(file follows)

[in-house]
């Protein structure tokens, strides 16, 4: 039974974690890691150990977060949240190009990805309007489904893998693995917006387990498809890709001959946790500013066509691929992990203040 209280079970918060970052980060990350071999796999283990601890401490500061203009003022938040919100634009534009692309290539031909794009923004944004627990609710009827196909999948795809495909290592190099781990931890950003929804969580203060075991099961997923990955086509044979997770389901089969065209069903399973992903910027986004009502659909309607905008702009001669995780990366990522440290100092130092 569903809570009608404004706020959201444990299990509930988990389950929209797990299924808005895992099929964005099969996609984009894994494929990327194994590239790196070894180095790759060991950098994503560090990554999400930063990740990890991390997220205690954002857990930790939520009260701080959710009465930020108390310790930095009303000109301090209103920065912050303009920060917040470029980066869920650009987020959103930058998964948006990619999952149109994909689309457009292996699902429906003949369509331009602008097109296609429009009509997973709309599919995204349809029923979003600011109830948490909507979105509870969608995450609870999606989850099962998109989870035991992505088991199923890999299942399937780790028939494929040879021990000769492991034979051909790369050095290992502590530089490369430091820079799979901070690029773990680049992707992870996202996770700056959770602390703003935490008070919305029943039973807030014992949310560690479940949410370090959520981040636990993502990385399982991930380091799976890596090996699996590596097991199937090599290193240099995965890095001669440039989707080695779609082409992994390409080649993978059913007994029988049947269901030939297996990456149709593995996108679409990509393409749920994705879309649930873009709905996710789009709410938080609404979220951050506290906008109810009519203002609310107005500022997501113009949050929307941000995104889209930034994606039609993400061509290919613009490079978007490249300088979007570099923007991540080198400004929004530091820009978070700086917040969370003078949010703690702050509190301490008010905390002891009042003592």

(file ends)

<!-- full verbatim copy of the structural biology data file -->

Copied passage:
[in-house]
């Protein structure tokens, strides 16, 4: 039974974690890691150990977060949240190009990805309007489904893998693995917006387990498809890709001959946790500013066509691929992990203040 209280079970918060970052980060990350071999796999283990601890401490500061203009003022938040919100634009534009692309290539031909794009923004944004627990609710009827196909999948795809495909290592190099781990931890950003929804969580203060075991099961997923990955086509044979997770389901089969065209069903399973992903910027986004009502659909309607905008702009001669995780990366990522440290100092130092 569903809570009608404004706020959201444990299990509930988990389950929209797990299924808005895992099929964005099969996609984009894994494929990327194994590239790196070894180095790759060991950098994503560090990554999400930063990740990890991390997220205690954002857990930790939520009260701080959710009465930020108390310790930095009303000109301090209103920065912050303009920060917040470029980066869920650009987020959103930058998964948006990619999952149109994909689309457009292996699902429906003949369509331009602008097109296609429009009509997973709309599919995204349809029923979003600011109830948490909507979105509870969608995450609870999606989850099962998109989870035991992505088991199923890999299942399937780790028939494929040879021990000769492991034979051909790369050095290992502590530089490369430091820079799979901070690029773990680049992707992870996202996770700056959770602390703003935490008070919305029943039973807030014992949310560690479940949410370090959520981040636990993502990385399982991930380091799976890596090996699996590596097991199937090599290193240099995965890095001669440039989707080695779609082409992994390409080649993978059913007994029988049947269901030939297996990456149709593995996108679409990509393409749920994705879309649930873009709905996710789009709410938080609404979220951050506290906008109810009519203002609310107005500022997501113009949050929307941000995104889209930034994606039609993400061509290919613009490079978007490249300088979007570099923007991540080198400004929004530091820009978070700086917040969370003078949010703690702050509190301490008010905390002891009042003592």